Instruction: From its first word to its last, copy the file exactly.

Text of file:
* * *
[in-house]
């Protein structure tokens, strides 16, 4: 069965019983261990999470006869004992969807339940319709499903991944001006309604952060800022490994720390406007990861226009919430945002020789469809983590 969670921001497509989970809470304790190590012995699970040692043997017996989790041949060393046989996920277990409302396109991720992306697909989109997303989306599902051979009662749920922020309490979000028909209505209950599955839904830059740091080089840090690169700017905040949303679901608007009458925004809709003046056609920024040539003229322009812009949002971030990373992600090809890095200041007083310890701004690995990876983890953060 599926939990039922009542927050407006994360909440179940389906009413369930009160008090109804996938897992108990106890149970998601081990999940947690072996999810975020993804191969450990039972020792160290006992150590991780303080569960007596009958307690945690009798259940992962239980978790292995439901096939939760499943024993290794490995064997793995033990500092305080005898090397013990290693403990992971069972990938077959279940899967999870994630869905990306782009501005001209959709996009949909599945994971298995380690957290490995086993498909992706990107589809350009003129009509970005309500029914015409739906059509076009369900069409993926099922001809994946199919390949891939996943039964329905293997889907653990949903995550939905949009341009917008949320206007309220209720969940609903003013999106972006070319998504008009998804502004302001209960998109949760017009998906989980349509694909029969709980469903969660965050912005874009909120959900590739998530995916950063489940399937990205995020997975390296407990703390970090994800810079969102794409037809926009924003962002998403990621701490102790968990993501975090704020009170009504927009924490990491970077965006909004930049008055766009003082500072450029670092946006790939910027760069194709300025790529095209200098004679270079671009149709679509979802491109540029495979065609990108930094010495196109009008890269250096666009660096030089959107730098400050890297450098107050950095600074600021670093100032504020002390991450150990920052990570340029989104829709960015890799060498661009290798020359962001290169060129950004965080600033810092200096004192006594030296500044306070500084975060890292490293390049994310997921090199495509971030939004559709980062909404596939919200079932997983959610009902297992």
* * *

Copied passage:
[in-house]
């Protein structure tokens, strides 16, 4: 069965019983261990999470006869004992969807339940319709499903991944001006309604952060800022490994720390406007990861226009919430945002020789469809983590 969670921001497509989970809470304790190590012995699970040692043997017996989790041949060393046989996920277990409302396109991720992306697909989109997303989306599902051979009662749920922020309490979000028909209505209950599955839904830059740091080089840090690169700017905040949303679901608007009458925004809709003046056609920024040539003229322009812009949002971030990373992600090809890095200041007083310890701004690995990876983890953060 599926939990039922009542927050407006994360909440179940389906009413369930009160008090109804996938897992108990106890149970998601081990999940947690072996999810975020993804191969450990039972020792160290006992150590991780303080569960007596009958307690945690009798259940992962239980978790292995439901096939939760499943024993290794490995064997793995033990500092305080005898090397013990290693403990992971069972990938077959279940899967999870994630869905990306782009501005001209959709996009949909599945994971298995380690957290490995086993498909992706990107589809350009003129009509970005309500029914015409739906059509076009369900069409993926099922001809994946199919390949891939996943039964329905293997889907653990949903995550939905949009341009917008949320206007309220209720969940609903003013999106972006070319998504008009998804502004302001209960998109949760017009998906989980349509694909029969709980469903969660965050912005874009909120959900590739998530995916950063489940399937990205995020997975390296407990703390970090994800810079969102794409037809926009924003962002998403990621701490102790968990993501975090704020009170009504927009924490990491970077965006909004930049008055766009003082500072450029670092946006790939910027760069194709300025790529095209200098004679270079671009149709679509979802491109540029495979065609990108930094010495196109009008890269250096666009660096030089959107730098400050890297450098107050950095600074600021670093100032504020002390991450150990920052990570340029989104829709960015890799060498661009290798020359962001290169060129950004965080600033810092200096004192006594030296500044306070500084975060890292490293390049994310997921090199495509971030939004559709980062909404596939919200079932997983959610009902297992």